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Defining Variables

Often students are confused with variables: those x's, y's, z's and other letters that begin to replace numbers beginning in algebra and continuing on into geometry, algebra II, Trigonometry, Precalculus, and Calculus. While there are several aspects to variables, one of the best ways to start is to understand a variable as a placeholder for a number. Take the equation: 7 + 3 = 10. Inserting x into this equation for the number 3 produces the "same" equation 7 + x = 10. Yet this equation also shows how a variable is "defined" in that x must equal 3 for the equation to work. More often variables are defined, however, not by a specific number, but with an idea that covers either a to-be-determined range of numbers or an as yet unknown number.

Try this example. Suppose I go to the store planning to put a cheese and cracker tray together for an upcoming football game. I have 24oz. of cheese and 28oz. of crackers and I expect each person to eat 4 oz. of cheese and they need 2oz of crackers for every 1oz. of cheese, so how many people can I serve cheese to, and how many more crackers do I need for all my cheese? Before scrolling down, think about how you would solve this in real life and then think about how you would work this problem for class.

I would begin to define y as the number of people and z as the additional amount of crackers in ounces that I need to buy, i.e. the two questions being asked that I do not know. Then I would link those variables to what I do know. I know that for every person y, they will eat 4oz of cheese, and that should equal the total amount of cheese (24oz), i.e. 4y = 24. I also know that for each of the 24oz's of cheese, I need 2oz of crackers. I also know that the total amount of crackers for that cheese is the 28oz I have plus the z crackers I need to buy. Thus, 24 x 2 = 28 + z. Solving these equations, I find I have enough cheese for y = 6 people, and that I need z = 20 oz. of crackers.

While your teachers may try to complicate things with unneeded information, additional variables or other mathematical operators, most problems involve identifying what you know (the amounts of cheese and crackers you have and the rates at which those items are needed), defining as variables what you need to find out, and preparing equations that relate what you know to the variables you don't know.

Comments

John, nice explanation, especially the placeholder analogy. If you don't mind, I'll use it with my math tutee's.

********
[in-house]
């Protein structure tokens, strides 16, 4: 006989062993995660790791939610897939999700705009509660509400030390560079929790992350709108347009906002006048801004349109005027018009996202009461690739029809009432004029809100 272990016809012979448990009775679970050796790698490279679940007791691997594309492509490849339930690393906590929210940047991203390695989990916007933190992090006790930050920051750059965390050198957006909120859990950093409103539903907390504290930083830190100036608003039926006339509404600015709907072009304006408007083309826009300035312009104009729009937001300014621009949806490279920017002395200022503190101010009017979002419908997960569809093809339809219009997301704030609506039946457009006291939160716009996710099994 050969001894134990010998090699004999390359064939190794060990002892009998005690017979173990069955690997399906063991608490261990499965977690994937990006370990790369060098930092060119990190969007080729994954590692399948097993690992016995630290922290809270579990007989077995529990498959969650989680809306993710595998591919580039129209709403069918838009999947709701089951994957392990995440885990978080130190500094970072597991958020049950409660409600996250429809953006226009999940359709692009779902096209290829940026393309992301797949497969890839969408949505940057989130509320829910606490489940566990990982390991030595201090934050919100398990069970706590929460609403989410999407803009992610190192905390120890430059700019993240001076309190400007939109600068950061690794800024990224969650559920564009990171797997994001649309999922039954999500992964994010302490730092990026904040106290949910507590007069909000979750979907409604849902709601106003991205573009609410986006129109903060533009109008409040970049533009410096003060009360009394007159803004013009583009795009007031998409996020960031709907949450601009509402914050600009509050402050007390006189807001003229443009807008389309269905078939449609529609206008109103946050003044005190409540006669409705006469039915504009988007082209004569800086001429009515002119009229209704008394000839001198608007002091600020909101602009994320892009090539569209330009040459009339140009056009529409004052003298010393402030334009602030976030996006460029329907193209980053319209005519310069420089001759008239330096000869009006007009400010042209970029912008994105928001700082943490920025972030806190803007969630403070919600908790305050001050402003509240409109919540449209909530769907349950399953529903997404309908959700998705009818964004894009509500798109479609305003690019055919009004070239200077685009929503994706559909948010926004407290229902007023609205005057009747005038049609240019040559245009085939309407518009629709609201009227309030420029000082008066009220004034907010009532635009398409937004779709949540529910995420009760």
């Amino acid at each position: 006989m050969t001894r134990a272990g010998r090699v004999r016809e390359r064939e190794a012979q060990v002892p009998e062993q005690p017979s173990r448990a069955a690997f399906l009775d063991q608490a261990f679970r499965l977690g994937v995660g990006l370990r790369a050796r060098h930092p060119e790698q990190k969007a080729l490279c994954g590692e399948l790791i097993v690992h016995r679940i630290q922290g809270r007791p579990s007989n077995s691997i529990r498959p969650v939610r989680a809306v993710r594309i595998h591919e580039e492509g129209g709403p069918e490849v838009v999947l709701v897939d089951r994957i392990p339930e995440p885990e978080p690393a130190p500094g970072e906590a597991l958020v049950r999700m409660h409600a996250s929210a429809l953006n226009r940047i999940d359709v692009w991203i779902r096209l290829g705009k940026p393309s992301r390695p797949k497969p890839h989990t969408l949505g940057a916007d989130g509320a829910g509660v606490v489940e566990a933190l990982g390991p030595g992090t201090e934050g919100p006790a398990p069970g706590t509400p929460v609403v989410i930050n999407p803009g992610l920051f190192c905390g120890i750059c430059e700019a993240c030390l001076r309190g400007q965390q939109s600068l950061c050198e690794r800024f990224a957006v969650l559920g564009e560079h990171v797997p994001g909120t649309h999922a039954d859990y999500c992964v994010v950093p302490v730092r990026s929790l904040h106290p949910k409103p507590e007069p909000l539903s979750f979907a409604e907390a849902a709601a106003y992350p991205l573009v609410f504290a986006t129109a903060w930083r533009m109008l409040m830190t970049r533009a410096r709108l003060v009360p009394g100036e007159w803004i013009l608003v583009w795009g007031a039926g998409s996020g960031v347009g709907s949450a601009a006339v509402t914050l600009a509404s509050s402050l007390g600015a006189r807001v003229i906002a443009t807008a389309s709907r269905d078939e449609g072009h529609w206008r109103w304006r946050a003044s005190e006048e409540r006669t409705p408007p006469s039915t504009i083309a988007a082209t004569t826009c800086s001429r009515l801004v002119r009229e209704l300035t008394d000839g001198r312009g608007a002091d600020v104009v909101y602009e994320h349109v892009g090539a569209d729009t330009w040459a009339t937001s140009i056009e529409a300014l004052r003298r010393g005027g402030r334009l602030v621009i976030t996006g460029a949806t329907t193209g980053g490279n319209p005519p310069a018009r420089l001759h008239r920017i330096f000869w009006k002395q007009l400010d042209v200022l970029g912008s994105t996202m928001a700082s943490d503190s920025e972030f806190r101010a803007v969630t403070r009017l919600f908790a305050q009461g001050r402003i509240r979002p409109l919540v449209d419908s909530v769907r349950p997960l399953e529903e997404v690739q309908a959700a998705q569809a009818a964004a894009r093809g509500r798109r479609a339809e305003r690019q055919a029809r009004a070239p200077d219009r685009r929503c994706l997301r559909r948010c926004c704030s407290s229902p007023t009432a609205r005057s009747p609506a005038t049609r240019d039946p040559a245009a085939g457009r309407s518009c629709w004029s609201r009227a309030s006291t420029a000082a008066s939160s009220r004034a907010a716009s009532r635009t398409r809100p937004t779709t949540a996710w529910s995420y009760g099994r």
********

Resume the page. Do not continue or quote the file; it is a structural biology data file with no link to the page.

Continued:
Hello, John M. Enjoyed your post about variable confusion. As a credentialed HS math teacher, I’ve given significant thought to the issue you raised and would like to suggest the issue is deeper than it seems at first. Let me start first with notion that variables are only "place holders" for numbers. I would suggest not only are variable place holders for numbers, they are actually *numbers in their own right* (admittedly numbers with unspecified values, but numbers none the less.) While not a rigorous proof, I use the following scenario to help my students understand what I’m claiming when I say the “letters” in math are actually numbers… Most algebra and beyond students, and some preälgebra students as well, will readily tell you that you can change “t t” into t^2 (because t * t = t^2). If that's really so, I then say, I should be able to write “Mary had a lit^2le lamb.” The looks of consternation / amusement / puzzlement are usually quick and profound… they do NOT agree that that’s okay. At this point, I give them a chance to tell me why not. If they can’t verbalize their heartburn with my suggestion, I suggest the reason it looks so wrong is that the rule that lets us replace a doubled-letter by the same letter with a raised two is a rule that’s suitable only for numbers and not for letters. So, given that “t * t = t^2” if perfectly fine in the world of mathematics, it must be because those “letters” are in fact *numbers*. The genesis of this confusion happens about the 3rd to 5th grade where teachers after having spent 4 – 6 years helping students link letter-symbols to various sounds / phonemes, they all of a sudden say, “let’s start using letters as placeholders for numbers.” Now, it's an unfortunate that these teachers use the word "placeholder" as that word implies that the letters aren’t really numbers… after all, an object that is used as a placeholder usually *isn't* the actual object. If it were the same thing as what it's placeholding for, there'd be no need for a placeholder, right? It’s no wonder students become confused when math teachers come along and proceed to put and entirely different set of meaning on top of the letters that the students have worked so hard to master without so much as a “may I borrow your letter-sound system symbols”. It’s as if someone out of the blue decided that the word “crumple” will now mean “dog” and then expect you to understand that “The crumple(sic) needs to go outside before he pees on the carpet.” is a rather urgent bit of information. The only difference is that at least someone would explicitly tell them that they’d changed the meaning of the word. So, where does that leave us? We have symbols such as (3, -5, ½, p, etc) that are *numbers* and we have these letters, these “placeholder” numbers, that are in reality, numbers. As a matter of fact, the number p is an explicit example of what I've been talking about... looks like a letter, but is really a number. The problem is further compounded by the fact that nearly everyone uses the words “variable” and “constant” as nouns when they are in reality *adjectives*. What do I mean by that statement? Consider the equation 2 x + b = 20. If we were to categorize the symbols in this equation, most people would quickly say that we have two “variables” (x & b) and two “numbers” (2 & 20) and they would be reënforced in that way of thinking by receiving full credit on the question. I assert that there are in reality four numbers in the equation (b, x, 2, & 20), and that the numbers b and x are *variable* numbers, whereas the 2 and the 20 are *constant* numbers. How do I know that the x and b are numbers? Because I’m doing the mathematical operations of multiplication and addition on them on the left side of the equation and because an equal sign has been placed between them those “numbers” on the left side and the universally accepted number on the right side. If x and b were not numbers, I’d never be able to equate them to other numbers nor could I do mathematical operations on them. I could say more about alternate ways to frame the concept of variable numbers, constant numbers and the other category of numbers parameters, but I’ve probably gone too long. Hope you find this helpful. Best wishes in your efforts to assist confused students. Sincerely, John H